Teams everywhere are looking to speed up testing without sacrificing quality, so once again, some of the top articles last year were about continuous integration, machine learning, and—of course—how to best implement and use test automation. But readers were also interested in what they shouldn't be doing, with two high-ranking articles about test practices we should stop and a tool you may be misusing.
The advantages of shifting left and testing as early as possible are obvious. But as you automate more testing, the test suite grows larger and larger, and it takes longer and longer to run. Instead, just automate the process of finding the right set of tests to run. The key to that is machine learning. This isn't AI bots finding bugs autonomously without creating tests; this is a different way to use machine learning, and it’s far simpler.
The test team uses the test automation system to execute thousands of test cases because … why not? The tests are running automatically, for free, so there is no incentive to improve test efficiency. Just run them all! But eventually, as more and more tests are added, the system becomes overloaded. Test runs are delayed and you get a bottleneck. Don't throw more money—or new systems—at the problem; do this instead.
Testing has changed a lot in the last ten years. Although some traditional techniques are still useful, many testing activities are being done by developers, users, and other nonprofessional testers. Consequently, the role of test manager has changed into more of a test assurance officer and coach. The way this new role is implemented can differ from situation to situation. Here’s how it can be useful.
A test manager has to perform in multiple dimensions, using a variety of professional and interpersonal skills daily. With all these career facets, there are lots of different areas that can pose a problem. Here are the most common (and most annoying) things a test manager typically hears on a regular basis, as well as some strategies for how to deal with them.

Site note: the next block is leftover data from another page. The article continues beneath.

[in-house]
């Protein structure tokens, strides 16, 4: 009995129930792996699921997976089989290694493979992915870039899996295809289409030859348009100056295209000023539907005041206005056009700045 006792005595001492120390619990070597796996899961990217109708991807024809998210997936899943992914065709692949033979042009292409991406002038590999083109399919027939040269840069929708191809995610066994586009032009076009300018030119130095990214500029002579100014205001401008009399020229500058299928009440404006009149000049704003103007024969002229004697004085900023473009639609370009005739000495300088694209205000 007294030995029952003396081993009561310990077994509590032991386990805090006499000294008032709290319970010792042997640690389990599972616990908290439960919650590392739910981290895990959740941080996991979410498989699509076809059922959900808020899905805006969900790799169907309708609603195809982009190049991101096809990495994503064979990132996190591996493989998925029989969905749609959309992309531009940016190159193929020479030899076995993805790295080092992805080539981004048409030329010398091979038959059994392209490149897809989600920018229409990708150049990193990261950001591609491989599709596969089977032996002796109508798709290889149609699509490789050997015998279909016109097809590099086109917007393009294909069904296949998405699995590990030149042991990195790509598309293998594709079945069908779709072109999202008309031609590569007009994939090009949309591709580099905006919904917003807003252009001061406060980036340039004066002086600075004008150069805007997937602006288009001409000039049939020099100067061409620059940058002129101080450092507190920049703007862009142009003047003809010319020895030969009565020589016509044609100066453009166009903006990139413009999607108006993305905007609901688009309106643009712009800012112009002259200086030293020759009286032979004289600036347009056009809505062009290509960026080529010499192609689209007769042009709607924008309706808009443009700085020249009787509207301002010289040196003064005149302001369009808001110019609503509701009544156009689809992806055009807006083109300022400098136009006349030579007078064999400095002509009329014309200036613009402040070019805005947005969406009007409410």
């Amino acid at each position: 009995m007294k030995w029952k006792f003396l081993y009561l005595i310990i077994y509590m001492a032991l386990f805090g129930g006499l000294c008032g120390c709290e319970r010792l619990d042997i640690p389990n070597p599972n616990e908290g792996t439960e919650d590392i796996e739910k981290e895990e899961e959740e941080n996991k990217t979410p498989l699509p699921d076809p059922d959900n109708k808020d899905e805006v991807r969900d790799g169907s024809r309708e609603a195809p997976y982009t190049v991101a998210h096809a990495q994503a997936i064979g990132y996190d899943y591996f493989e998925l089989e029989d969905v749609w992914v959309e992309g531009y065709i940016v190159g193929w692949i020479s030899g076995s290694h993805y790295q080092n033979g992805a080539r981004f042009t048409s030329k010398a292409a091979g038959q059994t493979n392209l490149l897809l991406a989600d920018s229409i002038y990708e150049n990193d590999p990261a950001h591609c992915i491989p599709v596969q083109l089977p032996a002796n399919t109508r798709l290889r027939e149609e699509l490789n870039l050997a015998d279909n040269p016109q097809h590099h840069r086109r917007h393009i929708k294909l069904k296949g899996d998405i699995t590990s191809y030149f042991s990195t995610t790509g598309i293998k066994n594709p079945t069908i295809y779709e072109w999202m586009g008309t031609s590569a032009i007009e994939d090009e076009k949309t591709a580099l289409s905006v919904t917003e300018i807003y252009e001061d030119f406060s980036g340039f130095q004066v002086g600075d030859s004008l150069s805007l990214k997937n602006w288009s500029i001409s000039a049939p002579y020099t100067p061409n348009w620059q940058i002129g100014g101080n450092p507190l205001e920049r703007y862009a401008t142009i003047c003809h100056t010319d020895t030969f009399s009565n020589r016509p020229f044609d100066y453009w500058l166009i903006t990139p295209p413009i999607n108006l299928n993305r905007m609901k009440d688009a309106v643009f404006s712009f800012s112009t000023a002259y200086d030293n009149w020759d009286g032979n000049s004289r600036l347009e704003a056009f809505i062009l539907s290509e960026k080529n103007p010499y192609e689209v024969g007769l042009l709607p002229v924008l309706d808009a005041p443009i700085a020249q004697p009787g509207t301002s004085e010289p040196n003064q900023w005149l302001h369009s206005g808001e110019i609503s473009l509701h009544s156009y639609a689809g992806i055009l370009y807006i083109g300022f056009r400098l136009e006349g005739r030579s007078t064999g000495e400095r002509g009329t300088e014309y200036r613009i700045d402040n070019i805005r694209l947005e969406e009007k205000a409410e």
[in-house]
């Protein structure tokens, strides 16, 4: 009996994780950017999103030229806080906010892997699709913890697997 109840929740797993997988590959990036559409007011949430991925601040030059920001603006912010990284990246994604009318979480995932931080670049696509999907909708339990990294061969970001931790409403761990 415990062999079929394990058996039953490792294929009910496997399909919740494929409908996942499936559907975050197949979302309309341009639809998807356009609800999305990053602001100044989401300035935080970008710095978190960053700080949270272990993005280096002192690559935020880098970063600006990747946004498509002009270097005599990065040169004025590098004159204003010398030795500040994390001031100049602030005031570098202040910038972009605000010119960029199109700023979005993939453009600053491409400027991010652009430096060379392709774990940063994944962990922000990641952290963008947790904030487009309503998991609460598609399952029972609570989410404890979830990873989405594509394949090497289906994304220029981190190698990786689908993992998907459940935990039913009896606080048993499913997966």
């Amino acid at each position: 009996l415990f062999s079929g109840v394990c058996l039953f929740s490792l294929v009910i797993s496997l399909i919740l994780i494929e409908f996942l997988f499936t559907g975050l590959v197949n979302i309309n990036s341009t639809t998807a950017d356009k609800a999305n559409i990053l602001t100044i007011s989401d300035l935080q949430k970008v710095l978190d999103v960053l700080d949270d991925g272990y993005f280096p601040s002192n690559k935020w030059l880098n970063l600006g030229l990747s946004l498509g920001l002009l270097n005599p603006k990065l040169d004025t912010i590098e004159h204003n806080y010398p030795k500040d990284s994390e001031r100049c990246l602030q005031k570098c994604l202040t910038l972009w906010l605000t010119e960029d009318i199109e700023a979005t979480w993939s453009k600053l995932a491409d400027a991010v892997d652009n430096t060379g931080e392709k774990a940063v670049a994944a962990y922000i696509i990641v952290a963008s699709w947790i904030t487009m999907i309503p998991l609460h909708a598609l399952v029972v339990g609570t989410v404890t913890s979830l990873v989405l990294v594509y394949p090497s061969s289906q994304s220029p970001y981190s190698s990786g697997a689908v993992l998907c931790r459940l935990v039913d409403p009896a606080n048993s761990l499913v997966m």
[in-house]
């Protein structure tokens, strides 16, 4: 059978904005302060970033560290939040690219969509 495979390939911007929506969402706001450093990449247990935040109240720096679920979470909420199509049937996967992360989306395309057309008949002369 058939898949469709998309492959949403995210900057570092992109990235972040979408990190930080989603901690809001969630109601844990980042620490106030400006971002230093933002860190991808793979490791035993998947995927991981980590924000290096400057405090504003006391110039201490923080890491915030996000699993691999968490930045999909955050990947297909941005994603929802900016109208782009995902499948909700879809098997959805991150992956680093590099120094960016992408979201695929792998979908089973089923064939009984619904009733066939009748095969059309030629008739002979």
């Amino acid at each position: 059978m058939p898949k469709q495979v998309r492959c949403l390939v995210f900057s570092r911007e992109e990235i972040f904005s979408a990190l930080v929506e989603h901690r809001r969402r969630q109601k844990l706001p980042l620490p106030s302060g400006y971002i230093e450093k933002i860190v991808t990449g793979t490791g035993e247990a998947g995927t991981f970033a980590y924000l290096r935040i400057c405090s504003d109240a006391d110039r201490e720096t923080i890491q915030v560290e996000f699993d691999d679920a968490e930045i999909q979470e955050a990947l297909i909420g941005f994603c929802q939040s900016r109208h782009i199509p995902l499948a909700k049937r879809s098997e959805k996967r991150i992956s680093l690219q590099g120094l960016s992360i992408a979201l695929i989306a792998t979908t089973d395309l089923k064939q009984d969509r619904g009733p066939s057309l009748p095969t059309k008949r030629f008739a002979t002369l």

Many testers spend their time doing functional testing and don't come out of this cocoon. But software testing is all about discovering quality-related information to assist stakeholders in making informed decisions, and there are multiple ways to discover information in addition to functional testing. Here are six actions that will help you add more value to your projects.
If you’re new to automated testing, you’re probably starting off with a lot of questions: How do I know which tests to automate? Why is automated testing useful for me and my team? How do I choose a tool or framework? This article answers a lot of those questions—and gives you some more to consider!—so you have an excellent foundation for beginning your automation endeavors.
The test pyramid is a great model for designing your test portfolio. However, the bottom tends to fall out when you shift from progression testing to regression testing. The tests start failing, eroding the number of working unit tests at the base of your pyramid. If you don't have the development resources required for continuous unit test maintenance, there are still things you can do.
Continuous operation tests find important bugs, partly as a result of their long operation and partly by increasing the probability of finding statistical bugs. However, CO tests have their own downsides. Mandating a periodic reset or reboot can work around these issues, as well as save time and cost for testing, reproduction, debugging, and fix verification.
It’s important that test authors keep in mind the inherent authority their tests possess. After all, an application’s tests are sometimes the first lines of code a new developer will read when acclimating to a new codebase. Tests aren't the only kind of documentation you need, but automated tests in a CI environment can provide a lot of useful information.